Burns and Laird - Times Past
In partnership with the Glasgow Times, our archivists are exploring Glasgow's fascinating history. This week, Nerys Tunnicliffe writes about Burns & Laird.
With their distinctive red, white, and black coloured funnels, the ships of the Burns & Laird fleet were once a familiar sight at Glasgow’s Broomielaw. The ‘Derry’ (or ‘Scotch’) boats, such as the Lairds Loch, operated between Glasgow to Derry until 1966. They transported passengers, cattle, and other cargo.
The travel experience wasn’t always first class! Passengers were sometimes overcrowded on uncomfortable wooden seats with smells lingering from cattle. The firm’s services were important for trade and holidaymakers. They played a significant role in migration between Scotland and Ireland. The fleet also covered services to other ports including Belfast, and the company’s offices were based on Robertson Street.
Burns & Laird established in 1922, following a merger of two companies, G & J Burns and Laird Line. Both companies were pioneers of passenger and trade routes between Scotland and Ireland, with roots in early steam travel.
Glasgow produce merchants, George and James Burns, branched out into shipping. They launched a passenger steamer service between Glasgow and Ayr around 1821. Services to Liverpool and Belfast soon followed. They were also involved with the Cunard Steam Ship Company. It won the profitable contract to carry the transatlantic mail.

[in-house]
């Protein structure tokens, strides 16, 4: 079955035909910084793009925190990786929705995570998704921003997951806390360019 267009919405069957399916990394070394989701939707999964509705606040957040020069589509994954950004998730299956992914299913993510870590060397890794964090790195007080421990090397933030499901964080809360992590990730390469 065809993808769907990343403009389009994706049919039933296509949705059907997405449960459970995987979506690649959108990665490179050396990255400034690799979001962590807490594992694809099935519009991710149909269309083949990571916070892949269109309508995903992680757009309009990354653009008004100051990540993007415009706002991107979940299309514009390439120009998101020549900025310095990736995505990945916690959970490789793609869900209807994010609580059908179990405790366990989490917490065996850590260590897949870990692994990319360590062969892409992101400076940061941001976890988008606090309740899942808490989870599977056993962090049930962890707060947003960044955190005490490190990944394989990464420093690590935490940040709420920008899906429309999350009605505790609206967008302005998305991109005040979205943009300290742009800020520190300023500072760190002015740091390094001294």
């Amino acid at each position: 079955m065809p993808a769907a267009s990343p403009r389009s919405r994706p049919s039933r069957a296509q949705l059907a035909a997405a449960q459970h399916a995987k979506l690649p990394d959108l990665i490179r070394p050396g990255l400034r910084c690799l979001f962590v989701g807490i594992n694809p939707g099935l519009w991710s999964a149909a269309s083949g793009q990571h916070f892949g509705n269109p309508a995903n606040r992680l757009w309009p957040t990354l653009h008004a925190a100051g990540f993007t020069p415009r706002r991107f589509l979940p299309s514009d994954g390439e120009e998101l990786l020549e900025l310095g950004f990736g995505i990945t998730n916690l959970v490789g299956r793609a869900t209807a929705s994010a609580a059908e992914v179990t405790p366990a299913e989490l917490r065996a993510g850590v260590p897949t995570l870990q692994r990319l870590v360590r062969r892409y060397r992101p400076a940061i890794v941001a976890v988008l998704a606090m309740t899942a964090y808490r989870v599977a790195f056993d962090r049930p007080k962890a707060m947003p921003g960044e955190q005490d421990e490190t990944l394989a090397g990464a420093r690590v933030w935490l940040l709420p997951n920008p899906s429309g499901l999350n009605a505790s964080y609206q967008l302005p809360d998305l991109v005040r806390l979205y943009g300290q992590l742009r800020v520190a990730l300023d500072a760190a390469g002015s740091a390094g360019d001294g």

From 1822 Alexander Laird worked as an agent for several shipping lines. These included the St George Steam Packet Company, providing services to ports on the west coast of Scotland, England, and Ireland. His son, also Alexander, set up Alexander A Laird & Co in 1873, which later became Laird Line Ltd.
More overlooked is the role the Burns & Laird fleet played in WW2. After being requisitioned by the navy, the motor liners Royal Ulsterman and Royal Scotsman were active in most of the Allied sea borne landings. For one campaign in 1944, the Royal Scotsman was used as the headquarters ship carrying Winston Churchill and his commanders. Another company vessel, the Lairds Isle, was among the first to arrive at the Normandy beaches during D Day.
Despite providing travel for almost 150 years, the firm struggled in the 1960’s. They were unable to adapt and compete with other services which catered for increasing car travel and was taken over by P & 0 in 1971.
The memory of the firm and its fleet is still preserved in collection that we’re very fortunate to hold. They include ship's logs recording voyages and crew, photographs, company minutes and a wealth of advertising material.